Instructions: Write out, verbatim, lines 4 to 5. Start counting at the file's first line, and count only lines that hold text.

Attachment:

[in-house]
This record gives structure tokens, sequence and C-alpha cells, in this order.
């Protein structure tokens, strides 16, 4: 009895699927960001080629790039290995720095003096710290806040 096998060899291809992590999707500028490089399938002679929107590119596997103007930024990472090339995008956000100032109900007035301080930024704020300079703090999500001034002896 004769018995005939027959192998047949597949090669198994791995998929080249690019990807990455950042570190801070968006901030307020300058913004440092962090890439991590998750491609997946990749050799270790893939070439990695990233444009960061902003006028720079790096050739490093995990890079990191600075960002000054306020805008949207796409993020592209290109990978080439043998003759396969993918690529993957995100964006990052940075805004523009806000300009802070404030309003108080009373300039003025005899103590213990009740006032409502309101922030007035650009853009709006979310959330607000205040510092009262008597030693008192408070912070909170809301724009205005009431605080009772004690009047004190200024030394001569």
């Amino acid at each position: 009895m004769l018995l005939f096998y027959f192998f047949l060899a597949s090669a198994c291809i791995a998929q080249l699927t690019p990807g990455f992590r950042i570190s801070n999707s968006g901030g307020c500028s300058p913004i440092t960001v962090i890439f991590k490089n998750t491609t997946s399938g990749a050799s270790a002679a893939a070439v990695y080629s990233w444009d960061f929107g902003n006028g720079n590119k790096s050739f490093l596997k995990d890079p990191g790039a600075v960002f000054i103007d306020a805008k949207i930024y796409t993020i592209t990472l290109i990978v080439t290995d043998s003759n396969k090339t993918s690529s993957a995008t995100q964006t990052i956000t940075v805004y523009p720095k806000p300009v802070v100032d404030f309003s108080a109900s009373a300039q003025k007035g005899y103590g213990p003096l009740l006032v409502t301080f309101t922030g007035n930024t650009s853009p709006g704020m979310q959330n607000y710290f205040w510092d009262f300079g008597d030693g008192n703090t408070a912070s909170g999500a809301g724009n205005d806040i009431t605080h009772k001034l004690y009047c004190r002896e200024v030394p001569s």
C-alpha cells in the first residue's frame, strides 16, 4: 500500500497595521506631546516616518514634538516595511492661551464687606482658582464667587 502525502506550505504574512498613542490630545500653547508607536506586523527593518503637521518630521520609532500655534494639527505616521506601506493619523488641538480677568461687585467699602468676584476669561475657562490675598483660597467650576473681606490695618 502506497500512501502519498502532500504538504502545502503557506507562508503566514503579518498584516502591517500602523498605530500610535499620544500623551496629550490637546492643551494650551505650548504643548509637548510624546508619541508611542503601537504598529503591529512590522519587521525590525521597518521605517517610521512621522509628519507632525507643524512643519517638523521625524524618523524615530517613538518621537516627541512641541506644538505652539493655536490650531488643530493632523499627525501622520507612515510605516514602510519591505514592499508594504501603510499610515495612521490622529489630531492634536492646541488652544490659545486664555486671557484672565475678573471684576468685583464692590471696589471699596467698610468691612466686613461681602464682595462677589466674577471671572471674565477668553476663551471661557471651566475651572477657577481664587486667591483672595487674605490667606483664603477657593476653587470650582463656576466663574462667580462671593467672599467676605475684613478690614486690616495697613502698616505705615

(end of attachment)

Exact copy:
């Amino acid at each position: 009895m004769l018995l005939f096998y027959f192998f047949l060899a597949s090669a198994c291809i791995a998929q080249l699927t690019p990807g990455f992590r950042i570190s801070n999707s968006g901030g307020c500028s300058p913004i440092t960001v962090i890439f991590k490089n998750t491609t997946s399938g990749a050799s270790a002679a893939a070439v990695y080629s990233w444009d960061f929107g902003n006028g720079n590119k790096s050739f490093l596997k995990d890079p990191g790039a600075v960002f000054i103007d306020a805008k949207i930024y796409t993020i592209t990472l290109i990978v080439t290995d043998s003759n396969k090339t993918s690529s993957a995008t995100q964006t990052i956000t940075v805004y523009p720095k806000p300009v802070v100032d404030f309003s108080a109900s009373a300039q003025k007035g005899y103590g213990p003096l009740l006032v409502t301080f309101t922030g007035n930024t650009s853009p709006g704020m979310q959330n607000y710290f205040w510092d009262f300079g008597d030693g008192n703090t408070a912070s909170g999500a809301g724009n205005d806040i009431t605080h009772k001034l004690y009047c004190r002896e200024v030394p001569s």
C-alpha cells in the first residue's frame, strides 16, 4: 500500500497595521506631546516616518514634538516595511492661551464687606482658582464667587 502525502506550505504574512498613542490630545500653547508607536506586523527593518503637521518630521520609532500655534494639527505616521506601506493619523488641538480677568461687585467699602468676584476669561475657562490675598483660597467650576473681606490695618 502506497500512501502519498502532500504538504502545502503557506507562508503566514503579518498584516502591517500602523498605530500610535499620544500623551496629550490637546492643551494650551505650548504643548509637548510624546508619541508611542503601537504598529503591529512590522519587521525590525521597518521605517517610521512621522509628519507632525507643524512643519517638523521625524524618523524615530517613538518621537516627541512641541506644538505652539493655536490650531488643530493632523499627525501622520507612515510605516514602510519591505514592499508594504501603510499610515495612521490622529489630531492634536492646541488652544490659545486664555486671557484672565475678573471684576468685583464692590471696589471699596467698610468691612466686613461681602464682595462677589466674577471671572471674565477668553476663551471661557471651566475651572477657577481664587486667591483672595487674605490667606483664603477657593476653587470650582463656576466663574462667580462671593467672599467676605475684613478690614486690616495697613502698616505705615